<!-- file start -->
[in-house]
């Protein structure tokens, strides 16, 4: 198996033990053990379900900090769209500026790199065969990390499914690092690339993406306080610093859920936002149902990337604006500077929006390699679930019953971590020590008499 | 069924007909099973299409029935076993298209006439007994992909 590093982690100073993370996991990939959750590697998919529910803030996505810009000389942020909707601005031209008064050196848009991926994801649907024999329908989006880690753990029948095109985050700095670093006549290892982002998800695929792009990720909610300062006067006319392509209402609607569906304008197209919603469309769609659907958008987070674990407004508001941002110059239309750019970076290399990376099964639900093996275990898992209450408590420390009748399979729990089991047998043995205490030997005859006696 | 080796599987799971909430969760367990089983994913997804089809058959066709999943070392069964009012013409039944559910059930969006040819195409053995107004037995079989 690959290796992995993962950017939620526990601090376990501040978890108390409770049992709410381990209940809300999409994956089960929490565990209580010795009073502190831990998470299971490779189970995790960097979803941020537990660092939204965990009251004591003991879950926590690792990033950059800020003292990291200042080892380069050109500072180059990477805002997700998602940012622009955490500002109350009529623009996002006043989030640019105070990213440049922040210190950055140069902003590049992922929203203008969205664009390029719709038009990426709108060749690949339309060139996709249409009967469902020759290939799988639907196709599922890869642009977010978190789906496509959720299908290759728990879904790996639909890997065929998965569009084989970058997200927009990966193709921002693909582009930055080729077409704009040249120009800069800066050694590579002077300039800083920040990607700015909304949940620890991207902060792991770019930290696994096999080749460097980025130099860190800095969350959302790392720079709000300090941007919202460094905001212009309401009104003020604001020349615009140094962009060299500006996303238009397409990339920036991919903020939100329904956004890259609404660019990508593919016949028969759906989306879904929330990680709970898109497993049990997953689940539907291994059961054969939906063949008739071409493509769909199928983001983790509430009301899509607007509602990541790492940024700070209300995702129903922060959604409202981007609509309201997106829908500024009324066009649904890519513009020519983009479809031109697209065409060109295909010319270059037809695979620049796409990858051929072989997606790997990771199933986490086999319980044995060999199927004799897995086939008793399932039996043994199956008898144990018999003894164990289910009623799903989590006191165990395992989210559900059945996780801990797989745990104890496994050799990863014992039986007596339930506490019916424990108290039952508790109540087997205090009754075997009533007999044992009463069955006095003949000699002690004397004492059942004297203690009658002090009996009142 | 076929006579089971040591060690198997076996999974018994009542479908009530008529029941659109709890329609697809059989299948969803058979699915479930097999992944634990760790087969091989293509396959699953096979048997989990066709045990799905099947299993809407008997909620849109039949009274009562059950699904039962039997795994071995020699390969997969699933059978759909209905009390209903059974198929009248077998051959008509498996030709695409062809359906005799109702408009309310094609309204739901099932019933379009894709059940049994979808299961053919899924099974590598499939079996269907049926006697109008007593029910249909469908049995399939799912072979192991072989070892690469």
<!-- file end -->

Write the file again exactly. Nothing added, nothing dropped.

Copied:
[in-house]
């Protein structure tokens, strides 16, 4: 198996033990053990379900900090769209500026790199065969990390499914690092690339993406306080610093859920936002149902990337604006500077929006390699679930019953971590020590008499 | 069924007909099973299409029935076993298209006439007994992909 590093982690100073993370996991990939959750590697998919529910803030996505810009000389942020909707601005031209008064050196848009991926994801649907024999329908989006880690753990029948095109985050700095670093006549290892982002998800695929792009990720909610300062006067006319392509209402609607569906304008197209919603469309769609659907958008987070674990407004508001941002110059239309750019970076290399990376099964639900093996275990898992209450408590420390009748399979729990089991047998043995205490030997005859006696 | 080796599987799971909430969760367990089983994913997804089809058959066709999943070392069964009012013409039944559910059930969006040819195409053995107004037995079989 690959290796992995993962950017939620526990601090376990501040978890108390409770049992709410381990209940809300999409994956089960929490565990209580010795009073502190831990998470299971490779189970995790960097979803941020537990660092939204965990009251004591003991879950926590690792990033950059800020003292990291200042080892380069050109500072180059990477805002997700998602940012622009955490500002109350009529623009996002006043989030640019105070990213440049922040210190950055140069902003590049992922929203203008969205664009390029719709038009990426709108060749690949339309060139996709249409009967469902020759290939799988639907196709599922890869642009977010978190789906496509959720299908290759728990879904790996639909890997065929998965569009084989970058997200927009990966193709921002693909582009930055080729077409704009040249120009800069800066050694590579002077300039800083920040990607700015909304949940620890991207902060792991770019930290696994096999080749460097980025130099860190800095969350959302790392720079709000300090941007919202460094905001212009309401009104003020604001020349615009140094962009060299500006996303238009397409990339920036991919903020939100329904956004890259609404660019990508593919016949028969759906989306879904929330990680709970898109497993049990997953689940539907291994059961054969939906063949008739071409493509769909199928983001983790509430009301899509607007509602990541790492940024700070209300995702129903922060959604409202981007609509309201997106829908500024009324066009649904890519513009020519983009479809031109697209065409060109295909010319270059037809695979620049796409990858051929072989997606790997990771199933986490086999319980044995060999199927004799897995086939008793399932039996043994199956008898144990018999003894164990289910009623799903989590006191165990395992989210559900059945996780801990797989745990104890496994050799990863014992039986007596339930506490019916424990108290039952508790109540087997205090009754075997009533007999044992009463069955006095003949000699002690004397004492059942004297203690009658002090009996009142 | 076929006579089971040591060690198997076996999974018994009542479908009530008529029941659109709890329609697809059989299948969803058979699915479930097999992944634990760790087969091989293509396959699953096979048997989990066709045990799905099947299993809407008997909620849109039949009274009562059950699904039962039997795994071995020699390969997969699933059978759909209905009390209903059974198929009248077998051959008509498996030709695409062809359906005799109702408009309310094609309204739901099932019933379009894709059940049994979808299961053919899924099974590598499939079996269907049926006697109008007593029910249909469908049995399939799912072979192991072989070892690469």